After more than 24 years as a Trans World Airlines flight attendant, Elizabeth Rich was fired. The charge: theft of company property. The goods: four leftover half-pint cartons of milk and a TWA toilet kit issued to a New York-to-Paris passenger who left it behind in a seat pocket.
Rich is not disputing that she took the items--"TWA's garbage," she calls them--nor does she condone theft. But, in this case, she believes she was targeted as a scapegoat because of her activism during a 1986 flight attendants' strike and her criticism of cost-cutting tactics by board chairman Carl Icahn, the multimillionaire corporate raider who took over TWA early in 1986.
Rich, 53, contends that she and other senior flight attendants who have been recalled to duty since the strike ended have been "harassed" and "spied on" by management personnel intent on replacing them. TWA insists it is an open-and-shut case of petty theft.
Whatever the interpretation, Rich's case has mushroomed from a small-scale case of employee theft into a national \o7 cause celebre, \f7 complete with a sympathetic segment on CBS' "60 Minutes" show. In the process, her story has taken on the trappings of a union crusade, in which the New York-based Independent Federation of Flight Attendants accuses TWA management of the "McDonald-izing" of flight attendants, with fast turnover as the goal.
It has also become the tale of a bitter personal feud between Rich and her accuser, a co-worker, and of lingering union resentment against the airline and its flamboyant new owner.
Rich believes she is fighting not only for herself but for her fellow strikers, most of whom, she says, "don't want to fight because they can't afford to lose their jobs again." Of the 3,800 who have not been called back, she says, "The majority have not committed themselves to another career. They want to go back to flying."
Mark Buckstein, TWA senior vice president and general counsel, categorically denies any harassment of former strikers. In fact, he says the company has done a careful statistical study and has "found a dramatically larger portion of the new hires have been either disciplined, suspended or terminated than the strikers. There's absolutely no truth to the suggestion that we are out to get anybody like Liz Rich. It is totally false."
The Liz Rich issue, says Victoria Frankovich, president of the flight attendants union, is "just part of a bigger problem" which she identifies as "pressure for the corporations to find a way to rid themselves of the more senior and more costly work force."
Frankovich is not excusing Rich's actions. "Liz did not use good judgment in taking milk off the airliner," she says. "No employee should walk off with an employer possession, whether it's garbage or not." But, she adds, in view of her "perfect work record," Rich received disproportionately "harsh treatment"--yes, she was a scapegoat.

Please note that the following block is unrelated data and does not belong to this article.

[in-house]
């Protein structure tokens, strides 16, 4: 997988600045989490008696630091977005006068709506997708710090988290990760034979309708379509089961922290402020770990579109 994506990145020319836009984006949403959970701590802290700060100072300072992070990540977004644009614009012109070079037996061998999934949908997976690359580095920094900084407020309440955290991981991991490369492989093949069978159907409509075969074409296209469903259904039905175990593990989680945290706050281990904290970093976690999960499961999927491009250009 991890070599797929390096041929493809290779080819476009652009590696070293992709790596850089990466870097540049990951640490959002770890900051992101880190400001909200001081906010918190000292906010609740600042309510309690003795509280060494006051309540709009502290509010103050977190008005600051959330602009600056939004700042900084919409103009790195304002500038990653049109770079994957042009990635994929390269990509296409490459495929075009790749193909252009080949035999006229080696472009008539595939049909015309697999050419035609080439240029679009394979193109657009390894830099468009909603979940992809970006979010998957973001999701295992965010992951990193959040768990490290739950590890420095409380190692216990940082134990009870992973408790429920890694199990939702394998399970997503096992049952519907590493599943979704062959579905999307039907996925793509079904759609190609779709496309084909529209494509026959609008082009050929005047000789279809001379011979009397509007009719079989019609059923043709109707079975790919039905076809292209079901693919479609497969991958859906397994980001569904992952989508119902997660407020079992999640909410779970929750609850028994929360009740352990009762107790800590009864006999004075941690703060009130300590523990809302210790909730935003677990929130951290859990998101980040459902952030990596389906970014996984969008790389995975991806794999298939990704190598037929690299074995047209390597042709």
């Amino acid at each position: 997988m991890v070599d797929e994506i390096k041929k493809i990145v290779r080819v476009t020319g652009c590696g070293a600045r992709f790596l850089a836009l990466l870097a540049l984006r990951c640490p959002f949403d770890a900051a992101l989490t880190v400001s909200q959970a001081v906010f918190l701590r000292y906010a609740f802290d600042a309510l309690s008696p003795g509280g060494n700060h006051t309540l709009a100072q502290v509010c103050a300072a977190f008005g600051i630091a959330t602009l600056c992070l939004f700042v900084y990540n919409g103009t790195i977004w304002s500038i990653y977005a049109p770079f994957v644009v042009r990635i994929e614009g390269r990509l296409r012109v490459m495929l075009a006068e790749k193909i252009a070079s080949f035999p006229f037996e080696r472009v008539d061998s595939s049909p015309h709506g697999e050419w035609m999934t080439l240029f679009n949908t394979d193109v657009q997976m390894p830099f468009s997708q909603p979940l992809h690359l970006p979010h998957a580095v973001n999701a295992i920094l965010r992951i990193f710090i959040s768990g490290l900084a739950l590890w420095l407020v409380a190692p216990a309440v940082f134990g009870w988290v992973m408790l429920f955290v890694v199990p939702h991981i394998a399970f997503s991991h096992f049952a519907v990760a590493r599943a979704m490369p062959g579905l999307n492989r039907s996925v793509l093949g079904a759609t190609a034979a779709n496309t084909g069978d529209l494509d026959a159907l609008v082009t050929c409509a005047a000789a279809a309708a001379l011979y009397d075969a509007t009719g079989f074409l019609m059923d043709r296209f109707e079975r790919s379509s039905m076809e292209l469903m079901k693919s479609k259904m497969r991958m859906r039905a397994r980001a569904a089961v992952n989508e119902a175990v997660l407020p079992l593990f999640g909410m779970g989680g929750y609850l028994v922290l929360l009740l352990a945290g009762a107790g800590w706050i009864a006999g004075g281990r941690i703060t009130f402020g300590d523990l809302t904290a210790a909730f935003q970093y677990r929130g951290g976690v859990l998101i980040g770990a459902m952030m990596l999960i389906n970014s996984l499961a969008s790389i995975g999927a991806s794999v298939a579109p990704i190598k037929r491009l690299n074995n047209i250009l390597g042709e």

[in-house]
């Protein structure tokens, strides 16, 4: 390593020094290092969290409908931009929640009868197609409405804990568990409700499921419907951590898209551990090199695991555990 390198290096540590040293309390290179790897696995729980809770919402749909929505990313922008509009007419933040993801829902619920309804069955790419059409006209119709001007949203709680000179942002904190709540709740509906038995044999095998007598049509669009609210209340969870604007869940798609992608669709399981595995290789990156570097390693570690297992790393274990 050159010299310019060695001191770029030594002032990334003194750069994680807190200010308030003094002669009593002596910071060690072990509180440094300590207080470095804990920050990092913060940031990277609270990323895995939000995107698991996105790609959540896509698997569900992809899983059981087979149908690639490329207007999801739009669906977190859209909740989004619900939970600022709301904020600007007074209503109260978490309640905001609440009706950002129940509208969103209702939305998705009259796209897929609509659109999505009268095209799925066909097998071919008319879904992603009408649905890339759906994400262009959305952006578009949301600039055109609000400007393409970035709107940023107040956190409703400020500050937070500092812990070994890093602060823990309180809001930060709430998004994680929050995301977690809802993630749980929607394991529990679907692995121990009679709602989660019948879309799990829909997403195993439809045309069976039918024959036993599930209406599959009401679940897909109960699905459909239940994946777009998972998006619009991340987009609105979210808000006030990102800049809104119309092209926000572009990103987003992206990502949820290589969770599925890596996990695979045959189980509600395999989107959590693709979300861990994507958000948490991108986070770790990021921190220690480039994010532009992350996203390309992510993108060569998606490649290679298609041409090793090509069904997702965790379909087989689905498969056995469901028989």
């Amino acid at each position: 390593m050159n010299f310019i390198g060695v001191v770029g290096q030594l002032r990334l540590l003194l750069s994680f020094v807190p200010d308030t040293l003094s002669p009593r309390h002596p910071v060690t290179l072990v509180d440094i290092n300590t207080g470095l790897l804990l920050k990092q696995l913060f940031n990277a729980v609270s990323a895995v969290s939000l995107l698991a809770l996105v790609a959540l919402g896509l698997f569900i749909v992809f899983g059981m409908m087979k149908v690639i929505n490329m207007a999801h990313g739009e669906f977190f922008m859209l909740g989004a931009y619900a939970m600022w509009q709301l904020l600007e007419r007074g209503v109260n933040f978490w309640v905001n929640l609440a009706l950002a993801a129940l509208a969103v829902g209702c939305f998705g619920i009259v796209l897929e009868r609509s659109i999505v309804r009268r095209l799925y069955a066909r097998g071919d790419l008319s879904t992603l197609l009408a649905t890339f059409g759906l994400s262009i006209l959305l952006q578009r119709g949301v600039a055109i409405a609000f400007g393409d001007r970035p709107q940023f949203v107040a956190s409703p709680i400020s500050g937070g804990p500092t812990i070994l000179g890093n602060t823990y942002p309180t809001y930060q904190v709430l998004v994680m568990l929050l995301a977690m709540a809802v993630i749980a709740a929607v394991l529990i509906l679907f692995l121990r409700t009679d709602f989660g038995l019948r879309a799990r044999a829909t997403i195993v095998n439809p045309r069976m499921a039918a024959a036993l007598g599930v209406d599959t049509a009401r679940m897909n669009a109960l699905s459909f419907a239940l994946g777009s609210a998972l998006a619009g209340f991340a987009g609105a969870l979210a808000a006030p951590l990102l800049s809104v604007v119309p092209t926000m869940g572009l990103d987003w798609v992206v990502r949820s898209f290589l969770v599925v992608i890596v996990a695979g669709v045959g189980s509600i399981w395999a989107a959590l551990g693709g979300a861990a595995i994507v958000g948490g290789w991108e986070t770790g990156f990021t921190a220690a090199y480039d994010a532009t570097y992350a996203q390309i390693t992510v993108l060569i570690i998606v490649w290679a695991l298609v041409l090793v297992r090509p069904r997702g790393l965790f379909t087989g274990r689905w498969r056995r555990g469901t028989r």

"I have to tell you honestly," Icahn responds, "until the last few weeks I never heard of Liz Rich, let alone targeted her."
"That's also true for me," says TWA President D. Joseph Corr, who adds, "we try to go out of our way to make the people coming back welcome."
Rich's troubles began Oct. 6 when TWA Flight 800 touched down at Charles de Gaulle Airport outside Paris about 6:30 a.m., after a six-hour flight from New York. "Every flight is understaffed," Rich says, this one no exception. A "floater," she was working several cabins of the L1011.
TWA flight attendants, including Rich, had struck the airline in March, 1986, in response to what the union saw as Icahn's effort to recoup $320 million to help cover takeover costs by imposing cuts on employees. The cuts included a 40% wage and benefits cut for 5,200 flight attendants, 85% of whom were women, one-third of them 40 or older, with an average 15 years' service with TWA and an average salary of $30,000-$35,000, Frankovich says. New hires are being brought in at $12,000, she adds.
The strike lasted 72 days, the union capitulating rather than see wholesale replacement of the work force. Two years later, 3,800 members of the pre-strike work force are still not back on the job while 2,100 flight attendants hired during the strike to replace the strikers are on active status.
By law, the company must cease hiring from the outside and start rehiring, by seniority, from a preferential list that includes all of the former strikers, until that list is depleted. To date, a total of 1,400 flight attendants have been rehired, according to a union spokeswoman. Rich had been called back to full-time employment in April, 1987, after almost 14 months off the job.